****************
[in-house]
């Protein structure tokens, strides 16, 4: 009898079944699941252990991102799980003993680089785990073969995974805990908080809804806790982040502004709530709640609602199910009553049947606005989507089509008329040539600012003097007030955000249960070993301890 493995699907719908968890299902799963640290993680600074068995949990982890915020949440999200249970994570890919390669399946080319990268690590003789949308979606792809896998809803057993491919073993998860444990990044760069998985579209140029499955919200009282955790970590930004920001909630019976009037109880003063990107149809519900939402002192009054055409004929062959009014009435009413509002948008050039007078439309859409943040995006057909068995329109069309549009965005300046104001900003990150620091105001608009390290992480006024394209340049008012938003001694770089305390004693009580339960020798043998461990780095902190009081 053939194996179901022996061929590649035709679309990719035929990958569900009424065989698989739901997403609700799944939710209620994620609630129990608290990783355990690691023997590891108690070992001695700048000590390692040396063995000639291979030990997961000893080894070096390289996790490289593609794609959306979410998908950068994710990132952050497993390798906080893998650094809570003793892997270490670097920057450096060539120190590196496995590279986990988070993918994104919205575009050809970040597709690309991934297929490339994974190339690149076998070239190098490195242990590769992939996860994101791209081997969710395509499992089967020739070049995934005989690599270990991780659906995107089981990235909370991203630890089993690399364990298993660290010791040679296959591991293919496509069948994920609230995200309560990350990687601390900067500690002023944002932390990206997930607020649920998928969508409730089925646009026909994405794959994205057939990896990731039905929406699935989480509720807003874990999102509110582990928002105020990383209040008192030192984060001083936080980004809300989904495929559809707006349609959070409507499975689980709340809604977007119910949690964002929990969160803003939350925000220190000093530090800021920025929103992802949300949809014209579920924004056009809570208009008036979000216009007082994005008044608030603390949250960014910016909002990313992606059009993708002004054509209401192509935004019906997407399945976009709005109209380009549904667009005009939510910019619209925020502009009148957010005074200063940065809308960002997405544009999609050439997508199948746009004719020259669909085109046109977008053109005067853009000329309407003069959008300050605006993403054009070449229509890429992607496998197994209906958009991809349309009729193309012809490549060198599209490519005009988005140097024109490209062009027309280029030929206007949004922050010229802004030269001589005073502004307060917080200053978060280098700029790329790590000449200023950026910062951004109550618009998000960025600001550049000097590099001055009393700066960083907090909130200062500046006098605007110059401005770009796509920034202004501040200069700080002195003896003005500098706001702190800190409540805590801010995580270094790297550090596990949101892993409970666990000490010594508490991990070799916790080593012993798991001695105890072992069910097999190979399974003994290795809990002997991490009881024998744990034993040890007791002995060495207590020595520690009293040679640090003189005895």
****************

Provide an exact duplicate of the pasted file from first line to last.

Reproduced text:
[in-house]
């Protein structure tokens, strides 16, 4: 009898079944699941252990991102799980003993680089785990073969995974805990908080809804806790982040502004709530709640609602199910009553049947606005989507089509008329040539600012003097007030955000249960070993301890 493995699907719908968890299902799963640290993680600074068995949990982890915020949440999200249970994570890919390669399946080319990268690590003789949308979606792809896998809803057993491919073993998860444990990044760069998985579209140029499955919200009282955790970590930004920001909630019976009037109880003063990107149809519900939402002192009054055409004929062959009014009435009413509002948008050039007078439309859409943040995006057909068995329109069309549009965005300046104001900003990150620091105001608009390290992480006024394209340049008012938003001694770089305390004693009580339960020798043998461990780095902190009081 053939194996179901022996061929590649035709679309990719035929990958569900009424065989698989739901997403609700799944939710209620994620609630129990608290990783355990690691023997590891108690070992001695700048000590390692040396063995000639291979030990997961000893080894070096390289996790490289593609794609959306979410998908950068994710990132952050497993390798906080893998650094809570003793892997270490670097920057450096060539120190590196496995590279986990988070993918994104919205575009050809970040597709690309991934297929490339994974190339690149076998070239190098490195242990590769992939996860994101791209081997969710395509499992089967020739070049995934005989690599270990991780659906995107089981990235909370991203630890089993690399364990298993660290010791040679296959591991293919496509069948994920609230995200309560990350990687601390900067500690002023944002932390990206997930607020649920998928969508409730089925646009026909994405794959994205057939990896990731039905929406699935989480509720807003874990999102509110582990928002105020990383209040008192030192984060001083936080980004809300989904495929559809707006349609959070409507499975689980709340809604977007119910949690964002929990969160803003939350925000220190000093530090800021920025929103992802949300949809014209579920924004056009809570208009008036979000216009007082994005008044608030603390949250960014910016909002990313992606059009993708002004054509209401192509935004019906997407399945976009709005109209380009549904667009005009939510910019619209925020502009009148957010005074200063940065809308960002997405544009999609050439997508199948746009004719020259669909085109046109977008053109005067853009000329309407003069959008300050605006993403054009070449229509890429992607496998197994209906958009991809349309009729193309012809490549060198599209490519005009988005140097024109490209062009027309280029030929206007949004922050010229802004030269001589005073502004307060917080200053978060280098700029790329790590000449200023950026910062951004109550618009998000960025600001550049000097590099001055009393700066960083907090909130200062500046006098605007110059401005770009796509920034202004501040200069700080002195003896003005500098706001702190800190409540805590801010995580270094790297550090596990949101892993409970666990000490010594508490991990070799916790080593012993798991001695105890072992069910097999190979399974003994290795809990002997991490009881024998744990034993040890007791002995060495207590020595520690009293040679640090003189005895």